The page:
Supreme Court decision on ability of financial institutions to seek home repossession orders to come later

The Supreme Court will give it decision later on an appeal which has implications for the ability of financial institutions to seek repossession orders where there is default on certain domestic property mortgages, writes Ann O'Loughlin

Permanent TSB has appealed a Court of Appeal decision of July last year which found the Circuit Court did not have jurisdiction to make possession orders for six Dublin properties mortgaged through PTSB by businessman David Langan.

The central issue was that Mr Langan's properties were built after 2001 when a new law dealing with the rateable valuation of property was passed.

The 2001 Valuation Act provided that domestic dwellings, subject to certain exceptions, were not rateable.

For a lender to seek a repossession order in the Circuit Court, it had been the situation that a property had to have a rateable valuation not exceeding €253.95. Valuations are set by a valuation commissioner.

Mr Langan argued, in legal proceedings brought against him by PTSB, that the Circuit Court had no jurisdiction to order repossession because his properties were not rateable.

New laws were passed in 2009 and 2013 which resolved the Circuit Court jurisdiction issue.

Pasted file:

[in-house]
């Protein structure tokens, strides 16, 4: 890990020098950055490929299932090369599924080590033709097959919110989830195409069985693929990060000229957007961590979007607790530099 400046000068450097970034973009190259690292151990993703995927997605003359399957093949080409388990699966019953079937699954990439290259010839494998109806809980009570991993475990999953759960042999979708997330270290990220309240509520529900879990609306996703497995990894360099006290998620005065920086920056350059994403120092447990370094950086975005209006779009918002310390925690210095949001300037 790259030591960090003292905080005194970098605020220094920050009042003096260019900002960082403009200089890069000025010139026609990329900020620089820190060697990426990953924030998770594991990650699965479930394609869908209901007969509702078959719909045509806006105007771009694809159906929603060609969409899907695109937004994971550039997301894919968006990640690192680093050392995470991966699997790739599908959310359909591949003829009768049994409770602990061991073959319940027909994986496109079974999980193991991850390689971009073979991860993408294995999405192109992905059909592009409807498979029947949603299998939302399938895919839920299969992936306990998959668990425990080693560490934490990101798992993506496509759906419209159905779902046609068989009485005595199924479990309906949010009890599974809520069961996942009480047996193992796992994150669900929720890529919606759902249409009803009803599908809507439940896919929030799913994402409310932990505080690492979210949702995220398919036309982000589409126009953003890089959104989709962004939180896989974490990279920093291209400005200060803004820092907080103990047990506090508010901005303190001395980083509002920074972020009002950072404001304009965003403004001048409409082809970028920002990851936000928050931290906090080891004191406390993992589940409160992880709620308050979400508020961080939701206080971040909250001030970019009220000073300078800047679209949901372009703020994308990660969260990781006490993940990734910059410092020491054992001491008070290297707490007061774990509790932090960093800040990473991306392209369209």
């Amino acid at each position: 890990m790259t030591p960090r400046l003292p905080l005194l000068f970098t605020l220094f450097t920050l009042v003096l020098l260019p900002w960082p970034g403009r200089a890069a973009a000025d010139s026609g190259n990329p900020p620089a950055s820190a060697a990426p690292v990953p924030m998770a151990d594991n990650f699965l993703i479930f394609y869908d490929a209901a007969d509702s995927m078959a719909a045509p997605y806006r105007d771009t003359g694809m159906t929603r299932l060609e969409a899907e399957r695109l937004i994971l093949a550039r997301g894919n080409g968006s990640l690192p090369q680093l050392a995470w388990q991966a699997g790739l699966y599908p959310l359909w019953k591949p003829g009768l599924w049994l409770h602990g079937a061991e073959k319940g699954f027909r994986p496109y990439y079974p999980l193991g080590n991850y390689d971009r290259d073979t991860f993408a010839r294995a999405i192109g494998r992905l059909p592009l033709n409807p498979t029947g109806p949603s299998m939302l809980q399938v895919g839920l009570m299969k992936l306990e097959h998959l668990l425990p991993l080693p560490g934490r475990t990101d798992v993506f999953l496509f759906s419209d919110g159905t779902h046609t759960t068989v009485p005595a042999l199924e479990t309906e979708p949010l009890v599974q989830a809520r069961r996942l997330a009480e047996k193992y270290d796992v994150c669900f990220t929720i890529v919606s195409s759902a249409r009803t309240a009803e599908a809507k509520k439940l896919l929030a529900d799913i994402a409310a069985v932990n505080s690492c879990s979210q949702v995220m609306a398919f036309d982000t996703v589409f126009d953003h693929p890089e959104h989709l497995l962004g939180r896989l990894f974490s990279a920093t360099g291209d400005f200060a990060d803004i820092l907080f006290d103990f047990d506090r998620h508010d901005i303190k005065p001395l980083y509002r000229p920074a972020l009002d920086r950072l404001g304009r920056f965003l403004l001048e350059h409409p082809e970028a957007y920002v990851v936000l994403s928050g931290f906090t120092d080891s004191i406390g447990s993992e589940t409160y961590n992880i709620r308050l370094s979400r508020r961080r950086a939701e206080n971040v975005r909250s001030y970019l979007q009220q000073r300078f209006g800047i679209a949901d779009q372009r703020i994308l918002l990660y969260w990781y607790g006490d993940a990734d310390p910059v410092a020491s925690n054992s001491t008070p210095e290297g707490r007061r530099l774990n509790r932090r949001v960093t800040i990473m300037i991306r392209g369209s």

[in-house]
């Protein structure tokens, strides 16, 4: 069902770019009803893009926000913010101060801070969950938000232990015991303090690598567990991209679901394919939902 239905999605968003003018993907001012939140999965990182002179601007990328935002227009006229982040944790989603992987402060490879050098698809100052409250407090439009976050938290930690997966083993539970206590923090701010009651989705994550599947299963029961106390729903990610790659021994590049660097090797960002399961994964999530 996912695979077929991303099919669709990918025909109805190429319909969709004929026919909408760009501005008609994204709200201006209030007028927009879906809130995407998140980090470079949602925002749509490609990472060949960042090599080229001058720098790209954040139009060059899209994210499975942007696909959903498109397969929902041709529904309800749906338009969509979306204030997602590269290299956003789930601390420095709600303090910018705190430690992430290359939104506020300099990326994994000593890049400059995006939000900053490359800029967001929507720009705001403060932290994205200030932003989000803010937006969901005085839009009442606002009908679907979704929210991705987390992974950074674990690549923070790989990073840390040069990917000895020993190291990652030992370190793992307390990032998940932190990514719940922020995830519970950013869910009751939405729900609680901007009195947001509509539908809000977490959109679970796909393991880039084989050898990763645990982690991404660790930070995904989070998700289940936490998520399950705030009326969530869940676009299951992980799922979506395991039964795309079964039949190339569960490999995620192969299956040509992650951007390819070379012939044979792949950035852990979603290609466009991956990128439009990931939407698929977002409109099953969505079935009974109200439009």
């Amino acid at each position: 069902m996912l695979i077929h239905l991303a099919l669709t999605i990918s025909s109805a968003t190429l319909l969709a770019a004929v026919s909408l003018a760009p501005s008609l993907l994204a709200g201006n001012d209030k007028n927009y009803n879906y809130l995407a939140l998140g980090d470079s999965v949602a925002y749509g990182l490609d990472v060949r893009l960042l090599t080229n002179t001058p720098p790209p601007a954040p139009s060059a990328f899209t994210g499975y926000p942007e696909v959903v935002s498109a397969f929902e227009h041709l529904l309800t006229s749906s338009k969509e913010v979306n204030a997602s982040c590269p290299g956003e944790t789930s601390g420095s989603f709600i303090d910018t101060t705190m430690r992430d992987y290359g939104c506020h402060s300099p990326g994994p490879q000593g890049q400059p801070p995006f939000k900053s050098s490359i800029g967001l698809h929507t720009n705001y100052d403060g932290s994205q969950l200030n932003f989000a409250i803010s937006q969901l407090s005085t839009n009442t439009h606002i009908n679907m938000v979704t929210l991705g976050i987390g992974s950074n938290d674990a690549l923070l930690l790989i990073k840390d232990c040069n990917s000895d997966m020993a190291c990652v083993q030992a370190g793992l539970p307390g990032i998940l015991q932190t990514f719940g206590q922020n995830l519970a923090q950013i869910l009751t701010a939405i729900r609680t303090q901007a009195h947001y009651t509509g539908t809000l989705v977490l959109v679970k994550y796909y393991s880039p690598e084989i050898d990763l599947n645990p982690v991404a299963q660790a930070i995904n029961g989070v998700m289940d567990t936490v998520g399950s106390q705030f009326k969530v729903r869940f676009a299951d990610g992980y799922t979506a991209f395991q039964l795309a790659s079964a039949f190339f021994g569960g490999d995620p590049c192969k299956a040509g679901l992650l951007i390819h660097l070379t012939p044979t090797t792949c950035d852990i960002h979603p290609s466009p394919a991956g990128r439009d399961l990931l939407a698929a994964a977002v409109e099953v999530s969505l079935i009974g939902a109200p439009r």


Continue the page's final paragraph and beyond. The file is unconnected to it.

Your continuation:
However, the Court of Appeal ruling meant that properties built after 2001, and not falling within the exceptions created by the 2009 and 2013 laws, were not subject to the jurisdiction of the Circuit Court.

In its appeal to the Supreme Court, PTSB argued, among other things, that the effect of this decision was that applications for repossession, in instances such as the Langan case, would mean greater expense for litigants as they would have to go to the costlier High Court for them.

Brian Murray SC, for PTSB, said if the properties concerned were not rateable, and accordingly not rated, then it followed it was not the case that their rateable valuation exceeded €253. Therefore the Circuit Court had jurisdiction to deal with the case.

Louis McEntagart SC, for Mr Langan, contended the Appeal Copurt decision should stand. The Supreme Court should, as did the Court of Appeql, accept what is explicitly conferred on the Circuit Court under the laws governing its jurisdiction,he said.

Eoin McCullough SC, for the Attorney General, who asked to be brought into the case as an "intervening party", argued the CoA decision was erroneous, or at least too widely expressed.

It did not take into account Section 67 of the Valuation Act or it effects, as this provision means certain properties, including agricultural land, can be valued but are not rateable.

The five judge Supreme Court reserved its decision.


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